Here & Now: Why Hate Speech Is Protected Under The Law…

Date: February 21, 2017

01) Why Hate Speech Is Protected Under The Law

02) Direct Download [MP3]

“Right-wing commentator Milo Yiannopolous has come under fire on college campuses and elsewhere for expressing views that some call hate speech.

Here & Now’s Jeremy Hobson speaks with Santa Clara University law professor Margaret Russell about what the legal rules on hate speech are.

On if there’s a legal definition of hate speech

“There actually is not, and that may be surprising. However, the Supreme Court has actually taken a number of interesting cases in which it has looked at laws that have tried to define hate speech or otherwise curtail it by limiting it in other categories.”

“The basic principle that the Supreme Court has wrestled with under the Free Speech Clause is the principle of not punishing speech because of its message or its viewpoint. That in itself is a violation of the principles of the Constitution. But, for example, in certain areas like obscenity or child pornography or incitement to violence, the Court has made exceptions based on the dangers that those impose. Hate speech has not been considered to be part of those any of those categories in and of itself. … Under the First Amendment, you really have to have another law regulating conduct that’s broken. So, you know, if you are beating somebody up, obviously you can be charged with a hate crime if you’re doing that with the intention of targeting them because of their race. But if you’re walking beside that person on the sidewalk with a sign or handing out flyers that reflect hatred toward that race, that is protected.”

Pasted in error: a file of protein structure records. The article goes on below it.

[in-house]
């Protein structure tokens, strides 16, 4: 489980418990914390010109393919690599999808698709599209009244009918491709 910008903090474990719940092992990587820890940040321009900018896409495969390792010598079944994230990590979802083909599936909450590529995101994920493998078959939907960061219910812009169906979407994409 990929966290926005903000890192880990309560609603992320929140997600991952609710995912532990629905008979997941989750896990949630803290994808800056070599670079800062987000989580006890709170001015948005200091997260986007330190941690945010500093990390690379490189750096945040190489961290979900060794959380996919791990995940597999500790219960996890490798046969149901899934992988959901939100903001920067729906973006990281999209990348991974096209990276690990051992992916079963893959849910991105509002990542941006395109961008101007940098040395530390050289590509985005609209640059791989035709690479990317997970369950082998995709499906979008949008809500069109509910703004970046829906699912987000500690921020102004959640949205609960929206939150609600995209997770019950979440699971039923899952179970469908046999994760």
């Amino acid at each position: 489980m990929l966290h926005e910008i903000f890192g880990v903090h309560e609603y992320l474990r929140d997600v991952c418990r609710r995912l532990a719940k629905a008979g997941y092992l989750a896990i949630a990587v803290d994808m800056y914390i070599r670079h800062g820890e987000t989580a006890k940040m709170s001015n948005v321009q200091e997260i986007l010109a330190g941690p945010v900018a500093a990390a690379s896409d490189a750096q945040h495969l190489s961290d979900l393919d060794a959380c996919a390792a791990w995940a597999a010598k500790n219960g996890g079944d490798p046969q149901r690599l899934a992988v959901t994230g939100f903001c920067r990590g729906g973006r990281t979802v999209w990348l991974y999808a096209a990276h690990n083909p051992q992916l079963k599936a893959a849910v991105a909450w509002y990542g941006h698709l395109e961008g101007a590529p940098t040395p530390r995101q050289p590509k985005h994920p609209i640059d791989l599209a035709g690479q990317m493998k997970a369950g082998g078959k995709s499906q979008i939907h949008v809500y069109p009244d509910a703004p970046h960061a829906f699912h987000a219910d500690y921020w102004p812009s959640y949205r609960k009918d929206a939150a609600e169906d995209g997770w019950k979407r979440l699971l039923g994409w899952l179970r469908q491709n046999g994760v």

It seems Milo expressed some politically incorrect opinions on teenagers and adults having sexual relations, while he was on “The Drunken Peasants” podcast…and those of fragile mind soiled themselves…en mass.

8 thoughts on “Here & Now: Why Hate Speech Is Protected Under The Law…

  1. eqfoundation Post author